USCIS Announces It Will Resume Premium Processing For H-1B Petitions Filed On Or Before Dec. 21, 2018

USCIS has announced that it will resume premium processing this Tuesday, Feb. 19, 2019 for all H-1B petitions filed on or before Dec. 21, 2018. If you requested premium processing service and received a transfer notice for a pending H-1B petition, then you must submit a premium processing request to the service center now handling the petition. If your petition was transferred and you send your premium processing request to the wrong center, USCIS will forward it to the petition’s current location. However, the premium processing clock will not start until the premium processing request has been received at the correct center.

Remember to include a copy of the transfer notice with your premium processing request to avoid delays. If you received a request for evidence (RFE) for a pending petition, you should also include the RFE response with the premium processing request.

USCIS has been slowly reinstating premium processing for H-1Bs, which started on Jan. 28, when USCIS resumed premium processing for FY 2019 cap-subject petitions, including those eligible for the advanced degree exemption. However, the temporary suspension of premium processing remains in effect for applicable H-1B petitions filed on or after Dec. 22, 2018.

If you have any questions, please feel free to contact your Graham Adair representative. For more frequent updates, please follow us on Twitter (@GrahamAdairLaw).

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Swiss-based Employers intending to hire British Citizen Workers could face Quota Restrictions from March 20, 2019

If the UK opts for a disorderly withdrawal from the EU in respect of BREXIT and no agreement is reached on immigration arrangements between Switzerland and the UK, then the current practice of Swiss-based employers hiring British citizen workers without quota restrictions in Switzerland will be disrupted.

To prepare for the above scenario in respect of BREXIT, the Swiss Federal Council intends to allocate separate work permit quotas to British citizens from March 30, 2019. The quotas, to be released quarterly, are slated to include 2100 B long-term permits and 1400 L short-term permits, which would be applicable from March 30 to December 31, 2019.

British citizens who relocate to Switzerland for work for the first time would be subject to the above quota restrictions as well as the Act on Foreign Nationals and Integration (similar to Non-EU/EFTA nationals). Swiss-based employers would thus need to take into consideration the work permit quota contingency for British citizen work-arrangements in Switzerland (and also determine alternatives where work permit quotas are not available).

On a positive note, British citizens already legally residing in Switzerland would remain protected under the Agreement on Free Movement of Persons (AFMP), and thus, the quota would not necessarily apply to them.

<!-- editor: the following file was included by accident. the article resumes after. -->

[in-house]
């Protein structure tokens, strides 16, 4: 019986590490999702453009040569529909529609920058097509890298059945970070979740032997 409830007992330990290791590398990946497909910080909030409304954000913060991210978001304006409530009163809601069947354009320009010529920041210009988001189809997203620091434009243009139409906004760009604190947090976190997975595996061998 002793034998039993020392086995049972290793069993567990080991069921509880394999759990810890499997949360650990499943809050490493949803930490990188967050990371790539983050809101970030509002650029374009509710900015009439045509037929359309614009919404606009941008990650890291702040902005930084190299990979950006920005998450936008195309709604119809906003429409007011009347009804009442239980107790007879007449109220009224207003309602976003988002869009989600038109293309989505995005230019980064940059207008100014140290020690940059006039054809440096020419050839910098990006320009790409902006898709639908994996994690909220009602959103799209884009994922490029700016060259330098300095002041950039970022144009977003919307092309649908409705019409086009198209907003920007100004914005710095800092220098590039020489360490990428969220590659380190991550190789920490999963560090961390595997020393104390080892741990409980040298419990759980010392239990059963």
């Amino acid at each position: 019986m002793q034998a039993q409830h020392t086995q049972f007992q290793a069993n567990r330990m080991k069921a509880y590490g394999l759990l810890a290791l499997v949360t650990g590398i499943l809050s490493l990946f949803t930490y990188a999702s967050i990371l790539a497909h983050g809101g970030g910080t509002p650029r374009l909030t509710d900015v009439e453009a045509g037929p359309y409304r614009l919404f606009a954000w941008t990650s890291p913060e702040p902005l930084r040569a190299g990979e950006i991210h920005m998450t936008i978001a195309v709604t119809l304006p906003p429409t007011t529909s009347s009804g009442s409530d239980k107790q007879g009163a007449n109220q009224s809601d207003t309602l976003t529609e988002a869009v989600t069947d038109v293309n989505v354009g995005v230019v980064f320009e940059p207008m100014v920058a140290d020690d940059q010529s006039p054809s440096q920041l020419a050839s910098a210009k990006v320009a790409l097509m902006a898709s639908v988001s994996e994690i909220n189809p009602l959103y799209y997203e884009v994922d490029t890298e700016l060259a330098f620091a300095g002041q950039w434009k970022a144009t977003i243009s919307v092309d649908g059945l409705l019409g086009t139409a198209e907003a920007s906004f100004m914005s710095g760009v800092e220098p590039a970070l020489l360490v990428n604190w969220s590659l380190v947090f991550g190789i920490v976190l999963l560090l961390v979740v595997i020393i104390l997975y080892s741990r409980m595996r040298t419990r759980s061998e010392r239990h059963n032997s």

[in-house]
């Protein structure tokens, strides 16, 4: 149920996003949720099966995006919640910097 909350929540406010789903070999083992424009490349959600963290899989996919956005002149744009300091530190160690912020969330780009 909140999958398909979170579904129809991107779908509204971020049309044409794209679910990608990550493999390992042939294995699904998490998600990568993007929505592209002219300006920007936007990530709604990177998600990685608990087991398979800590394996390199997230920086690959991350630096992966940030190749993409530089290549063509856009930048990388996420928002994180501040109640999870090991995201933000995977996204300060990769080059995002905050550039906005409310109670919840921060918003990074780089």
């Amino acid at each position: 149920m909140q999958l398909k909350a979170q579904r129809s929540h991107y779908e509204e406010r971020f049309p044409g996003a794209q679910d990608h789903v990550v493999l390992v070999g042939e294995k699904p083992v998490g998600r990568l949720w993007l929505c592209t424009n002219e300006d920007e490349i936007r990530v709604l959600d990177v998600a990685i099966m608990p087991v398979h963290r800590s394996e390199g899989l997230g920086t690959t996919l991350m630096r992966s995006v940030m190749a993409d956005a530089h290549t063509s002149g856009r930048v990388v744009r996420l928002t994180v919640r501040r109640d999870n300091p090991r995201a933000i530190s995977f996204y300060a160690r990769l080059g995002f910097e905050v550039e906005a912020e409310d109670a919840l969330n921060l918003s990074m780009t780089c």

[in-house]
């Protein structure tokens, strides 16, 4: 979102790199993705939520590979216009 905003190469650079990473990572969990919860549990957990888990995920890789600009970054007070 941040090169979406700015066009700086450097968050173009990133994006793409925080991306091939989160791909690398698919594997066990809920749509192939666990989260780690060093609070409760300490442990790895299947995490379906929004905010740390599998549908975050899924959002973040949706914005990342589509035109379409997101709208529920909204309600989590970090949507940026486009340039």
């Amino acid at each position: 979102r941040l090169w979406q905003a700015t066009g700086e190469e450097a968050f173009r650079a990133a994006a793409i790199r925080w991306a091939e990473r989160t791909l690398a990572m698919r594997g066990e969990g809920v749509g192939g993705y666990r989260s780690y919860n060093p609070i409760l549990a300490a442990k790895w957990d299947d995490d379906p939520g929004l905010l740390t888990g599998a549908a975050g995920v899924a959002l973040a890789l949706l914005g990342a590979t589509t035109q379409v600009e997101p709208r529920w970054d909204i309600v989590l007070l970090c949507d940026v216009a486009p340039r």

Where a withdrawal agreement on immigration arrangements is reached between the UK and Switzerland, a transitional period would ensure that the AFMP would continue to apply for an extended time, such as until the end of 2020. During this transitional period, Swiss-based employers would be able to continue hiring British citizens without the above noted quota-restrictions as new bilateral agreements are formed between Switzerland and the UK.

For the present time being it is uncertain whether or not there will be a BREXIT deal and whether a withdrawal agreement will be reached between the UK and Switzerland in respect of immigration arrangements. Swiss-based employers should plan accordingly and stay apprised of developments in this regard.

If you have any questions, please feel free to contact your Graham Adair representative. For more frequent updates, please follow us on Twitter (@GrahamAdairLaw).

USCIS to Publish Revised Form I-539 and New Form I-539A

The USCIS recently announced that it has revised its Form I-539, Application to Extend/Change Nonimmigrant Status. The new form will be available on the USCIS website on March 11, 2019. After that date, the USCIS will only accept the revised version of Form I-539.

Form I-539 is used for dependents of an H-1B visa applicant, who is changing visa status, or for dependents extending their current H-4 status.

Starting March 11, 2019, USCIS will ONLY accept the revised Form I-539 with an edition date of February 04, 2019. USCIS will reject a Form I-539 dated December 23, 2016 or earlier, and it appears that there is no grace period.

On March 11, 2019, it will also publish a new Form I-539A, Supplemental Information for Application to Extend/Change Nonimmigrant Status. Form I-539A replaces the Supplement A provided in previous versions of Form I-539. Form I-539A can only be submitted with Form I-539; it cannot be filed as a standalone.

According to the USCIS website, the revised Form I-539 will include the following significant changes:

  • Every co-applicant included on the primary applicant’s Form I-539 must submit and sign a separate Form I-539A, which will be available on the USCIS’s Form I-539 webpage on March 11, 2019. Parents or guardians may sign on behalf of children under 14 or any co-applicant not mentally competent to sign.
  • Every applicant and co-applicant must pay an $85 biometric services fee, except certain A, G, and NATO nonimmigrants as noted in the new Form I-539 Instructions to be published on March 11, 2019.
  • Every applicant and co-applicant will receive a biometric services appointment notice, regardless of age, containing their individual receipt number. The biometric services appointments will be scheduled at the Application Support Center (ASC) closest to the primary applicant’s address. Co-applicants who wish to be scheduled at a different ASC location should file a separate Form I-539.
USCIS will reject any Form I-539 that is missing any of the required signatures or biometrics fees, including those required for Form I-539A.
If you have any questions, please feel free to contact your Graham Adair representative. For more frequent updates, please follow us on Twitter (@GrahamAdairLaw).